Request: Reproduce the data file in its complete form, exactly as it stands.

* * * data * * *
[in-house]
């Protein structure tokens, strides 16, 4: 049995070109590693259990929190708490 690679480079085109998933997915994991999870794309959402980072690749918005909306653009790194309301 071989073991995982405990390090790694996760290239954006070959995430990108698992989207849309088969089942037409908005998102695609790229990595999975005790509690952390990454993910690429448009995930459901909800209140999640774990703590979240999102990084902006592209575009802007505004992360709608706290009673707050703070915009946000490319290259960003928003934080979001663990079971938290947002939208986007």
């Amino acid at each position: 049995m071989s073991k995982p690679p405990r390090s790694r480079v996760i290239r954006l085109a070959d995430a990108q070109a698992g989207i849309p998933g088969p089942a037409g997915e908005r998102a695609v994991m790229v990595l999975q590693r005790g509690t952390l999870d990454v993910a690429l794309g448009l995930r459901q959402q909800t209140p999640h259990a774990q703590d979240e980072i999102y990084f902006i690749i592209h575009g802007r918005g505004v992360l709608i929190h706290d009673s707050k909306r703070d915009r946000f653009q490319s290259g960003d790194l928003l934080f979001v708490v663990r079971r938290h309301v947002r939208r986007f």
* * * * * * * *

[in-house]
């Protein structure tokens, strides 16, 4: 049995070109590693259990929190708490 690679480079085109998933997915994991999870794309959402980072690749918005909306653009790194309301 071989073991995982405990390090790694996760290239954006070959995430990108698992989207849309088969089942037409908005998102695609790229990595999975005790509690952390990454993910690429448009995930459901909800209140999640774990703590979240999102990084902006592209575009802007505004992360709608706290009673707050703070915009946000490319290259960003928003934080979001663990079971938290947002939208986007």
């Amino acid at each position: 049995m071989s073991k995982p690679p405990r390090s790694r480079v996760i290239r954006l085109a070959d995430a990108q070109a698992g989207i849309p998933g088969p089942a037409g997915e908005r998102a695609v994991m790229v990595l999975q590693r005790g509690t952390l999870d990454v993910a690429l794309g448009l995930r459901q959402q909800t209140p999640h259990a774990q703590d979240e980072i999102y990084f902006i690749i592209h575009g802007r918005g505004v992360l709608i929190h706290d009673s707050k909306r703070d915009r946000f653009q490319s290259g960003d790194l928003l934080f979001v708490v663990r079971r938290h309301v947002r939208r986007f």